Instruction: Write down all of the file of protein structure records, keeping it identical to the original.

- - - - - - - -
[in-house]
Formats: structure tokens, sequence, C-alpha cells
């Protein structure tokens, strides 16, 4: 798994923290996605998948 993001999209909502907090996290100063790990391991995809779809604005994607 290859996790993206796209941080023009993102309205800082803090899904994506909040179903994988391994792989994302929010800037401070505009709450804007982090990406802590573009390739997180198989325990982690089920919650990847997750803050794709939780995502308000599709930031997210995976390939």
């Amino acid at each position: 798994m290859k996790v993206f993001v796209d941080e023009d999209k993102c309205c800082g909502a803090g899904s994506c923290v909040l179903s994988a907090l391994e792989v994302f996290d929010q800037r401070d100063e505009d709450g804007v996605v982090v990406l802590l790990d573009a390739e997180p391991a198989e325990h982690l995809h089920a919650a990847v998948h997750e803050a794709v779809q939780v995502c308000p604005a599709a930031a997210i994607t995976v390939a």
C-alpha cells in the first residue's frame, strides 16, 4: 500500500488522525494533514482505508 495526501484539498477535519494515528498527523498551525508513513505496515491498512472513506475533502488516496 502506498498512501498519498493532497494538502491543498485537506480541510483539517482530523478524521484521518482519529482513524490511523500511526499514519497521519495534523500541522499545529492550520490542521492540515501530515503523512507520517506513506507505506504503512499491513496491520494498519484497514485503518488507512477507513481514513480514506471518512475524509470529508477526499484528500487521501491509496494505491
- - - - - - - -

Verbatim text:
[in-house]
Formats: structure tokens, sequence, C-alpha cells
């Protein structure tokens, strides 16, 4: 798994923290996605998948 993001999209909502907090996290100063790990391991995809779809604005994607 290859996790993206796209941080023009993102309205800082803090899904994506909040179903994988391994792989994302929010800037401070505009709450804007982090990406802590573009390739997180198989325990982690089920919650990847997750803050794709939780995502308000599709930031997210995976390939």
């Amino acid at each position: 798994m290859k996790v993206f993001v796209d941080e023009d999209k993102c309205c800082g909502a803090g899904s994506c923290v909040l179903s994988a907090l391994e792989v994302f996290d929010q800037r401070d100063e505009d709450g804007v996605v982090v990406l802590l790990d573009a390739e997180p391991a198989e325990h982690l995809h089920a919650a990847v998948h997750e803050a794709v779809q939780v995502c308000p604005a599709a930031a997210i994607t995976v390939a």
C-alpha cells in the first residue's frame, strides 16, 4: 500500500488522525494533514482505508 495526501484539498477535519494515528498527523498551525508513513505496515491498512472513506475533502488516496 502506498498512501498519498493532497494538502491543498485537506480541510483539517482530523478524521484521518482519529482513524490511523500511526499514519497521519495534523500541522499545529492550520490542521492540515501530515503523512507520517506513506507505506504503512499491513496491520494498519484497514485503518488507512477507513481514513480514506471518512475524509470529508477526499484528500487521501491509496494505491